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Deep Dive: The Top 10 Ways to Bring UX & CX Closer Together

On August 24th, 2023, Phase 5 launched its new webinar series with the session, “Top 10 Ways to Bring UX & CX Closer Together”. This topic is one that many of our clients grapple with in their own organizations, and we’re happy to be able to shed light and offer guidance based on our own experience across industries, companies, and time. As a supplement to our webinar, this article shares more details behind our top 10 list.

But before we dive in, let’s first consider why this discussion is so relevant today. Business leaders and consumers alike have witnessed the digital transformation that has happened and continues to happen in our everyday lives. Technology and its applications have become pervasive; we leverage tech in everything from our grocery shopping to our jobs to our entertainment, and the user interface is constantly evolving. Even keeping score in a little league baseball game requires an app that gets upgraded every season.

Given how tech touches nearly everything, user experience is undoubtedly a critical part of customer experience. However, the two disciplines are often managed in separate silos, making it a challenge for companies to deliver the best experience possible, despite having several resources allocated to the task. As the insights, UX, and CX partner of many leading organizations for over 30 years, we have a unique and valuable vantage point from which we can observe the “breaking points” between internal groups. We get to know the goals and perspectives of the different departments, enabling us to act as a bridge when these departments must work together to resolve inherently complex customer pain points.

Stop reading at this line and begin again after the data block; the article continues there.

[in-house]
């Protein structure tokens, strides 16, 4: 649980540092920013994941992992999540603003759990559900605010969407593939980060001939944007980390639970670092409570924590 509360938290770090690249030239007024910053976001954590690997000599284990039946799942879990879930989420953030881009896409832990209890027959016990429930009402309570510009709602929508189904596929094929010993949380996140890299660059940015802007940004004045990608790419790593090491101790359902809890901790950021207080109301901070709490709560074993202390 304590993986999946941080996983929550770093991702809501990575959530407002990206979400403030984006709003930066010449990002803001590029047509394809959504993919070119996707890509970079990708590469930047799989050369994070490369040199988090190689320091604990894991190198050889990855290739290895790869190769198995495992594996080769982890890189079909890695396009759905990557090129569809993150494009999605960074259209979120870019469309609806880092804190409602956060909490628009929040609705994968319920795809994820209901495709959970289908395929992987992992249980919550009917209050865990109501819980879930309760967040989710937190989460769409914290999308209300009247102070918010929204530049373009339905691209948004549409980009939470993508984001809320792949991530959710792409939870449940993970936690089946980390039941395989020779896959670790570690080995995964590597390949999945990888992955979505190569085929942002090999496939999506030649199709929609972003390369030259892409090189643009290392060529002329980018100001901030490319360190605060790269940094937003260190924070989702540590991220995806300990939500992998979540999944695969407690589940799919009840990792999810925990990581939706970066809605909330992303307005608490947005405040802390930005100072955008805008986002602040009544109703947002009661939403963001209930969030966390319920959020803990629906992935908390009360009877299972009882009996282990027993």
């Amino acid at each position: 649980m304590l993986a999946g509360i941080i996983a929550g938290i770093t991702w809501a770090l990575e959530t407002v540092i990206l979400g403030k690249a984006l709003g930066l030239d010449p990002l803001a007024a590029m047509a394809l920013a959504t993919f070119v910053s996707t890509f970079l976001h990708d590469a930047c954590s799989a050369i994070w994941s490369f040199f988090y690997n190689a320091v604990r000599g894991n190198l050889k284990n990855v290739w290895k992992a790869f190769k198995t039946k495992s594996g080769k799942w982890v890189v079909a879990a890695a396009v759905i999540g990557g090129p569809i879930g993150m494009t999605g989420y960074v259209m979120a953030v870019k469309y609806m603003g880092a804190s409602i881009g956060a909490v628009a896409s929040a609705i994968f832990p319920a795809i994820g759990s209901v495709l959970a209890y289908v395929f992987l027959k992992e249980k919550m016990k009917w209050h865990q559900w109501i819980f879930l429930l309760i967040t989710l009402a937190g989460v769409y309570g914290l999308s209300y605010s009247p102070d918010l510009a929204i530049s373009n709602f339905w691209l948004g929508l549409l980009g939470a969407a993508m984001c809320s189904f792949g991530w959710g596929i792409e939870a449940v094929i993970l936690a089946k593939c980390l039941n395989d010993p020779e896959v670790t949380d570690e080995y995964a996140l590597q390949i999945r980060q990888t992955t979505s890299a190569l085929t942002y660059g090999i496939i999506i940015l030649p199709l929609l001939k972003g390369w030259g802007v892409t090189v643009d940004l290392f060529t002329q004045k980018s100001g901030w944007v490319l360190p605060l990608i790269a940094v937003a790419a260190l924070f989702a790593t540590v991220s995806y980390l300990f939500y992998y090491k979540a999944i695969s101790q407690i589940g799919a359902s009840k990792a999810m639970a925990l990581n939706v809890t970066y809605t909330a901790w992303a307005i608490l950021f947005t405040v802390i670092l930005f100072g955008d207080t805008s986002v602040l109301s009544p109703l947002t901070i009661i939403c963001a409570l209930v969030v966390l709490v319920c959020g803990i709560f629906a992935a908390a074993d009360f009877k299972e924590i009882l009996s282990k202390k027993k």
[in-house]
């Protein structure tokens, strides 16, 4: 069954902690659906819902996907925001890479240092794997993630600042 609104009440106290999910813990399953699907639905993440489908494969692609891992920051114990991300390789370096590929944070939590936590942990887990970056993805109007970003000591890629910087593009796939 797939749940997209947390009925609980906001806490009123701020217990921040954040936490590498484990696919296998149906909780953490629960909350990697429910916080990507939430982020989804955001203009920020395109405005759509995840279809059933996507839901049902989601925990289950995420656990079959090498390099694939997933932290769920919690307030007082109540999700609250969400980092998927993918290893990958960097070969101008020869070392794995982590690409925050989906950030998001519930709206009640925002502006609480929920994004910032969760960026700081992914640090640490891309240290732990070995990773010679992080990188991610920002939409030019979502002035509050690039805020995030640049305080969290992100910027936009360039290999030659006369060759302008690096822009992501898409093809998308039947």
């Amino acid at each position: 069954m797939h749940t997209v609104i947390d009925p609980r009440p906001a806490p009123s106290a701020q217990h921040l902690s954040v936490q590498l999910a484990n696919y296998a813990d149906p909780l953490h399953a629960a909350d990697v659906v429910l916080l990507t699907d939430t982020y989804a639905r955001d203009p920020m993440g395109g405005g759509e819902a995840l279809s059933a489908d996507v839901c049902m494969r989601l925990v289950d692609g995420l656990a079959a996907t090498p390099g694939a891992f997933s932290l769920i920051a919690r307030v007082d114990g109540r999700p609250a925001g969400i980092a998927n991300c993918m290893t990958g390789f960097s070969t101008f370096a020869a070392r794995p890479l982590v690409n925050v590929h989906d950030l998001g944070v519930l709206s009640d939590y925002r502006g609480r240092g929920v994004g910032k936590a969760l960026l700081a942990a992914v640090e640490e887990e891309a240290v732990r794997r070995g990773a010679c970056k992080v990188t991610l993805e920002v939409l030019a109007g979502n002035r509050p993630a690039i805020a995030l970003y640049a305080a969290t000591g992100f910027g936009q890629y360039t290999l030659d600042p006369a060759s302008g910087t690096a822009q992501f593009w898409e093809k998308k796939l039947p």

Customer-centricity is inevitably at the heart of these solutions, and it is the key to stickiness and loyalty. When groups within an organization prioritize customers and make decisions through that lens, it can transcend their other differences and create a sustainable competitive advantage. Below are the top 10 ways organizations can bring UX and CX closer together.

(1) Be the champion of truth for the customer and the user, and then hold everyone else accountable.

While most (if not all) people would say they are proponents of the truth, not everyone’s version of the truth is the same. And that’s often because of a difference in perspectives, or in the case of businesses, a difference in KPIs. If one department is laser focused on sales of ‘product X’ and measures success only through that lens, perhaps some customer truths will be overlooked. When success is instead viewed from the perspective of the customer, key data points may change, and new common truths may be revealed that will enable groups from across an organization to rally together behind a common goal.

(2) Prioritize where you will focus your improvement efforts.